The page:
There has been a lot of commentary on TV and the blogosphere lately about the recent cold snap in certain regions of the northern hemisphere, particularly in the southeastern United States. While this cold snap is very bad for some citrus and produce growers, events like this are not unusual during the winter and are not an indication of any global cooling trend. I have written before on the difference between weather and climate, and how you need to look at weather records of at least thirty years to see any kind of overall climate trend.
This does nothing to stop the defenders of the status quo from getting all worked up about how wrong all those climate scientists are. Meanwhile in the southern hemisphere Australia is suffering from heat waves and massive crop losses.
The changes that are happening to the global climate system will cause more extremes of both hot and cold, because adding more energy to the system will cause more disruptions in the normal jet stream patterns. This will allow cold air to flow down from the poles as well as warm air to move north. While the freeze in the southeast is grabbing all the headlines the west coast has been warming, and the Vancouver Olympic organizers may be starting to get nervous.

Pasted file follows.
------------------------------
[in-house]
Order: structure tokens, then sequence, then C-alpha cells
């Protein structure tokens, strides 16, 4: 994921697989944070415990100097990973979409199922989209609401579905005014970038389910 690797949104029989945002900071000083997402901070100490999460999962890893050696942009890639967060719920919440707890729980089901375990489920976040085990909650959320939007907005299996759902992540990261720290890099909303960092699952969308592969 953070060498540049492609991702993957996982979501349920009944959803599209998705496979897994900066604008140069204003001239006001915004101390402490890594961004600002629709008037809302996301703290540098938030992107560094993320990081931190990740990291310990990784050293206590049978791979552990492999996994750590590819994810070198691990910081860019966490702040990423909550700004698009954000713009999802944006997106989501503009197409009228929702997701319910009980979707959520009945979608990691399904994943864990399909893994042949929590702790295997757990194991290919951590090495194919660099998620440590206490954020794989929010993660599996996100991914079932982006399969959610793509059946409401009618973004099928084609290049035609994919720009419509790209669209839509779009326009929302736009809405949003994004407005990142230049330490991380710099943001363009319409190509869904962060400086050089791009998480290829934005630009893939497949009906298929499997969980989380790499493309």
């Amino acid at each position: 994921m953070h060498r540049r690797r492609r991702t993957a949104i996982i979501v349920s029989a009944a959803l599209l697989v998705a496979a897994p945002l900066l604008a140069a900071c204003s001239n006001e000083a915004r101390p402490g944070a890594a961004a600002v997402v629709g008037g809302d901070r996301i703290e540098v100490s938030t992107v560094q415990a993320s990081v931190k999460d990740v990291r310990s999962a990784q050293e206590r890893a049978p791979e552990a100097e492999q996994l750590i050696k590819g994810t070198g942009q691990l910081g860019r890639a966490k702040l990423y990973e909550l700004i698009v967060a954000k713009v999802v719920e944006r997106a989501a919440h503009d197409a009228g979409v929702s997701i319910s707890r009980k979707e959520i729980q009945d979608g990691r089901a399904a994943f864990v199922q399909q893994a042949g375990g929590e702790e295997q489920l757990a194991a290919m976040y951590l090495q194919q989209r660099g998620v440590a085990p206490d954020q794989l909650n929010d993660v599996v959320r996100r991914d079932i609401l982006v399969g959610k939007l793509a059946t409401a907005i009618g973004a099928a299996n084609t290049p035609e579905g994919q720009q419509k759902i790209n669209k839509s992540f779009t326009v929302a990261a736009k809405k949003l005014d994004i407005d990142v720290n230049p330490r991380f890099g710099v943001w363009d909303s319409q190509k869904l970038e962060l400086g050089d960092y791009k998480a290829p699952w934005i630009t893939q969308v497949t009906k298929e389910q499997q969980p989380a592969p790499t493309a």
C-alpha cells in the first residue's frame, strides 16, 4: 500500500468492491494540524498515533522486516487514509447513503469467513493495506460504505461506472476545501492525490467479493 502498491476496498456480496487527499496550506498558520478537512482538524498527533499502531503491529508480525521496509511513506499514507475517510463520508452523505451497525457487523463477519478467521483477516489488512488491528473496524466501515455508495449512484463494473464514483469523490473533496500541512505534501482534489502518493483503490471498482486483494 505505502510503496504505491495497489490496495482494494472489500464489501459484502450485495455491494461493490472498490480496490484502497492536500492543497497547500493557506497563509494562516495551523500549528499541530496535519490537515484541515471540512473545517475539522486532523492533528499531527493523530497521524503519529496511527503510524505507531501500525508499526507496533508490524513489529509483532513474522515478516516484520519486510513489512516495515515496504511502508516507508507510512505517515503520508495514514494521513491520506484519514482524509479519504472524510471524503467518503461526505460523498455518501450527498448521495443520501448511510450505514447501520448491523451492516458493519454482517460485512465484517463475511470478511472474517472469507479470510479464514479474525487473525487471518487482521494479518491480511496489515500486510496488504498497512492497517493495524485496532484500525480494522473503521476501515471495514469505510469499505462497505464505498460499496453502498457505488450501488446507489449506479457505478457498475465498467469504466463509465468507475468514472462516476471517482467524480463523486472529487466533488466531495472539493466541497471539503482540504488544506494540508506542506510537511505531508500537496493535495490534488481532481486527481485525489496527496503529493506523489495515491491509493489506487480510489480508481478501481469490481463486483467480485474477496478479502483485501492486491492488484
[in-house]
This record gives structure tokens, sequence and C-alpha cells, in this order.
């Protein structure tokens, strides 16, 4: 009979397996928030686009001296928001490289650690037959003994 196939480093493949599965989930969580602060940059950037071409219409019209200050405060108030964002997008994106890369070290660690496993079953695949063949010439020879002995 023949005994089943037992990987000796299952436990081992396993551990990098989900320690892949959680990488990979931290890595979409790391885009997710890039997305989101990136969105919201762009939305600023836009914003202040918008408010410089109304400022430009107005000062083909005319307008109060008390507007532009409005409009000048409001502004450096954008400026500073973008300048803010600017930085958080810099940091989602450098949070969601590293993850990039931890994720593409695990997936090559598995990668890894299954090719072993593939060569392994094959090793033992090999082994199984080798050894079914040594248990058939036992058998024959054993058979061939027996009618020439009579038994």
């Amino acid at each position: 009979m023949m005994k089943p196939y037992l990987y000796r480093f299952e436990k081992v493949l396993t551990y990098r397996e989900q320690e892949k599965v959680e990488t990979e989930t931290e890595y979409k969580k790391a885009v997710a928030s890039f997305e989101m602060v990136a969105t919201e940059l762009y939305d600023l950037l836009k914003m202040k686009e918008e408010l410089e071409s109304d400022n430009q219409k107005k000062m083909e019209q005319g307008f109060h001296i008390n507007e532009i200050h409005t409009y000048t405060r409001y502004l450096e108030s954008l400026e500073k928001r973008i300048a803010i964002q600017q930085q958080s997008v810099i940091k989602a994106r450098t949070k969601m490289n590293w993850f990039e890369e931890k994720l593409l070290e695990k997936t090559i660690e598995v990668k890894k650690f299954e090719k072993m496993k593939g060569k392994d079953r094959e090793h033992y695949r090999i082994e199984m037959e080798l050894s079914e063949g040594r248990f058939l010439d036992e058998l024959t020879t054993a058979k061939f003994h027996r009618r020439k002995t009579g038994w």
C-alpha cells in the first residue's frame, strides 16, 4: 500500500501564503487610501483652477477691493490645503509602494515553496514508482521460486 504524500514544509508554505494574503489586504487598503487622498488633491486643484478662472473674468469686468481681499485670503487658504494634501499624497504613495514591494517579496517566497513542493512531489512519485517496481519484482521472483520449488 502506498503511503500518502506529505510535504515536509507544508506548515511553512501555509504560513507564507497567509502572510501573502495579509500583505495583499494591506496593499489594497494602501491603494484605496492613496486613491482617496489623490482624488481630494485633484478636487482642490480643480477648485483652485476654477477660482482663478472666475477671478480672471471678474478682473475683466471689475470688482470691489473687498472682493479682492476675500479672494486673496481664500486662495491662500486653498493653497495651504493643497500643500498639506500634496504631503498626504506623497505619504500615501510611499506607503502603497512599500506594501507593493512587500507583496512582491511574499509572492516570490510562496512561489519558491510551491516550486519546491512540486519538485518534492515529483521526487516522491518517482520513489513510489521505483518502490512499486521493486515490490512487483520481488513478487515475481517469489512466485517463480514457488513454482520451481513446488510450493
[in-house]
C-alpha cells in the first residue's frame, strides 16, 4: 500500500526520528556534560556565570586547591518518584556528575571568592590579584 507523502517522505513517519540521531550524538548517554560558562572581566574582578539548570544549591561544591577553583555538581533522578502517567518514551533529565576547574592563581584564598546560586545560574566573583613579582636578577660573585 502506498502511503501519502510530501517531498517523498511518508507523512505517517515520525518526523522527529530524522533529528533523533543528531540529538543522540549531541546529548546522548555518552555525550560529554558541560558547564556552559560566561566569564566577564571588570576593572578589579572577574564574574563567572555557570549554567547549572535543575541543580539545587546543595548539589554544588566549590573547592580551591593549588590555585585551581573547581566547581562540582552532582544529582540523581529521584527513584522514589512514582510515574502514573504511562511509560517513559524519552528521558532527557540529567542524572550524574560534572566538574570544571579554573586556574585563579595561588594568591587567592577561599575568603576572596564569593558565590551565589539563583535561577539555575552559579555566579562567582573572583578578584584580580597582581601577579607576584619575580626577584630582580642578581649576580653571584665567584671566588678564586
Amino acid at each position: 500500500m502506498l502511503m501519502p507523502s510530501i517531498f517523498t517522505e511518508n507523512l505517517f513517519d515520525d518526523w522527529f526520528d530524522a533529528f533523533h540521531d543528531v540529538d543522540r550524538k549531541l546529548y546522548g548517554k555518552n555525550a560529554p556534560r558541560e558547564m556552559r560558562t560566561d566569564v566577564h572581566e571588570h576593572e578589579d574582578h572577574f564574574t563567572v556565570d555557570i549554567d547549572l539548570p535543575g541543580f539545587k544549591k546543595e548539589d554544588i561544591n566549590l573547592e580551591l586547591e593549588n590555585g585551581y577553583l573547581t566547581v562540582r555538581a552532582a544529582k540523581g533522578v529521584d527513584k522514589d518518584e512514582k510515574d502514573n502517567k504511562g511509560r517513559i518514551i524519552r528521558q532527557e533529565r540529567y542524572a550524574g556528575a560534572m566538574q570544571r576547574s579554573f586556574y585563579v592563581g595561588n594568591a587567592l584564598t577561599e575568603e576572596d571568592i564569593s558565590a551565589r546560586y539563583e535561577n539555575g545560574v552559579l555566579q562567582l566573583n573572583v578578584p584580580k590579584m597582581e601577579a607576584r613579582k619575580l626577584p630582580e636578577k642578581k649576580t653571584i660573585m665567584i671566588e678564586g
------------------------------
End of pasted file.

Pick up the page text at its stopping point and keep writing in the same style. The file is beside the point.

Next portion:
I will close this post with a graphic representation of record heat versus record cold since the 1950's from Dr. Joseph Romm's excellent blog Climate Progress: This is only for the U.S., but the change in ratio is striking.
I will bet that there are more record highs set in the U.S. in 2010 than record lows - anyone want to take me up on it?